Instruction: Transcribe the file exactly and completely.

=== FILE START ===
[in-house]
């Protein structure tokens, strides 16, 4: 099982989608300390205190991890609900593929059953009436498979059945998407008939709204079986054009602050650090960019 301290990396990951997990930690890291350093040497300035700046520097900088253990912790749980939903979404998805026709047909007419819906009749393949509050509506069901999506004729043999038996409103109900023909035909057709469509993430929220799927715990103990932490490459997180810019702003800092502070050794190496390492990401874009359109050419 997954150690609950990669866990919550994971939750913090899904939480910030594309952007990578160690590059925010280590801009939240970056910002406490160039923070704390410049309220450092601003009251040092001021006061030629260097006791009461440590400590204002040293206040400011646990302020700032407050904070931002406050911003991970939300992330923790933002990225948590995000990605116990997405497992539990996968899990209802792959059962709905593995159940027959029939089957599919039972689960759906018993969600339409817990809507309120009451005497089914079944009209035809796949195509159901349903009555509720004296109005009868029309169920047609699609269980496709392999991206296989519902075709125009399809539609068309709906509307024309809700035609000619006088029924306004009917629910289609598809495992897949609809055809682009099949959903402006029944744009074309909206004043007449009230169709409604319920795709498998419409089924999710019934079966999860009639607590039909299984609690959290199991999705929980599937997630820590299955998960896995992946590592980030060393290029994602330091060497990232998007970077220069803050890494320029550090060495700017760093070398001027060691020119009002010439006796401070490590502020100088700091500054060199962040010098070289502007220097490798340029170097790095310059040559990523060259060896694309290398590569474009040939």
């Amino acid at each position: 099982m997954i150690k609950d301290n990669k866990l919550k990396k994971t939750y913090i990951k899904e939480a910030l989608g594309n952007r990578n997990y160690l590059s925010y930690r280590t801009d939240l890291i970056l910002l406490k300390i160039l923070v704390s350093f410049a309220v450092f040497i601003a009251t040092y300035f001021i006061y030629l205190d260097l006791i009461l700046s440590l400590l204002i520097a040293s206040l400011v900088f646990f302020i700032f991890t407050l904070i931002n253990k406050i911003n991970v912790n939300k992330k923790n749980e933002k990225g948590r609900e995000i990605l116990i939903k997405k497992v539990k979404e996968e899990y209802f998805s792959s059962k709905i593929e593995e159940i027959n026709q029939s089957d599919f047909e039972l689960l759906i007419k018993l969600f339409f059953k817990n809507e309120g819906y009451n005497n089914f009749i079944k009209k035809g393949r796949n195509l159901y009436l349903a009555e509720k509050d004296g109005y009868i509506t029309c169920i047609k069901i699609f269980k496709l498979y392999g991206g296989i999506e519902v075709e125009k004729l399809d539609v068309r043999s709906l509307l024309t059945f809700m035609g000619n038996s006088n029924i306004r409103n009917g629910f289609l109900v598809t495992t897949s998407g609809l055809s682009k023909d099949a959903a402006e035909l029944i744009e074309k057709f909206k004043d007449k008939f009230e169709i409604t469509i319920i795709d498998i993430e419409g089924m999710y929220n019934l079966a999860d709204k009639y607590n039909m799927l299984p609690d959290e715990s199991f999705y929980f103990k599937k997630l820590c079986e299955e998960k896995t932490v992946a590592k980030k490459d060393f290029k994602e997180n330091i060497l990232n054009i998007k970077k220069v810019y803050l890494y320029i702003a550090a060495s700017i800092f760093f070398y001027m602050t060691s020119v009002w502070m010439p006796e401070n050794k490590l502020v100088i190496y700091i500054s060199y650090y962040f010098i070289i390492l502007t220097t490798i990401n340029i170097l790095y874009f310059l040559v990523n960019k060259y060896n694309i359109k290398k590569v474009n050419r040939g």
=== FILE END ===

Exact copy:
[in-house]
């Protein structure tokens, strides 16, 4: 099982989608300390205190991890609900593929059953009436498979059945998407008939709204079986054009602050650090960019 301290990396990951997990930690890291350093040497300035700046520097900088253990912790749980939903979404998805026709047909007419819906009749393949509050509506069901999506004729043999038996409103109900023909035909057709469509993430929220799927715990103990932490490459997180810019702003800092502070050794190496390492990401874009359109050419 997954150690609950990669866990919550994971939750913090899904939480910030594309952007990578160690590059925010280590801009939240970056910002406490160039923070704390410049309220450092601003009251040092001021006061030629260097006791009461440590400590204002040293206040400011646990302020700032407050904070931002406050911003991970939300992330923790933002990225948590995000990605116990997405497992539990996968899990209802792959059962709905593995159940027959029939089957599919039972689960759906018993969600339409817990809507309120009451005497089914079944009209035809796949195509159901349903009555509720004296109005009868029309169920047609699609269980496709392999991206296989519902075709125009399809539609068309709906509307024309809700035609000619006088029924306004009917629910289609598809495992897949609809055809682009099949959903402006029944744009074309909206004043007449009230169709409604319920795709498998419409089924999710019934079966999860009639607590039909299984609690959290199991999705929980599937997630820590299955998960896995992946590592980030060393290029994602330091060497990232998007970077220069803050890494320029550090060495700017760093070398001027060691020119009002010439006796401070490590502020100088700091500054060199962040010098070289502007220097490798340029170097790095310059040559990523060259060896694309290398590569474009040939």
């Amino acid at each position: 099982m997954i150690k609950d301290n990669k866990l919550k990396k994971t939750y913090i990951k899904e939480a910030l989608g594309n952007r990578n997990y160690l590059s925010y930690r280590t801009d939240l890291i970056l910002l406490k300390i160039l923070v704390s350093f410049a309220v450092f040497i601003a009251t040092y300035f001021i006061y030629l205190d260097l006791i009461l700046s440590l400590l204002i520097a040293s206040l400011v900088f646990f302020i700032f991890t407050l904070i931002n253990k406050i911003n991970v912790n939300k992330k923790n749980e933002k990225g948590r609900e995000i990605l116990i939903k997405k497992v539990k979404e996968e899990y209802f998805s792959s059962k709905i593929e593995e159940i027959n026709q029939s089957d599919f047909e039972l689960l759906i007419k018993l969600f339409f059953k817990n809507e309120g819906y009451n005497n089914f009749i079944k009209k035809g393949r796949n195509l159901y009436l349903a009555e509720k509050d004296g109005y009868i509506t029309c169920i047609k069901i699609f269980k496709l498979y392999g991206g296989i999506e519902v075709e125009k004729l399809d539609v068309r043999s709906l509307l024309t059945f809700m035609g000619n038996s006088n029924i306004r409103n009917g629910f289609l109900v598809t495992t897949s998407g609809l055809s682009k023909d099949a959903a402006e035909l029944i744009e074309k057709f909206k004043d007449k008939f009230e169709i409604t469509i319920i795709d498998i993430e419409g089924m999710y929220n019934l079966a999860d709204k009639y607590n039909m799927l299984p609690d959290e715990s199991f999705y929980f103990k599937k997630l820590c079986e299955e998960k896995t932490v992946a590592k980030k490459d060393f290029k994602e997180n330091i060497l990232n054009i998007k970077k220069v810019y803050l890494y320029i702003a550090a060495s700017i800092f760093f070398y001027m602050t060691s020119v009002w502070m010439p006796e401070n050794k490590l502020v100088i190496y700091i500054s060199y650090y962040f010098i070289i390492l502007t220097t490798i990401n340029i170097l790095y874009f310059l040559v990523n960019k060259y060896n694309i359109k290398k590569v474009n050419r040939g």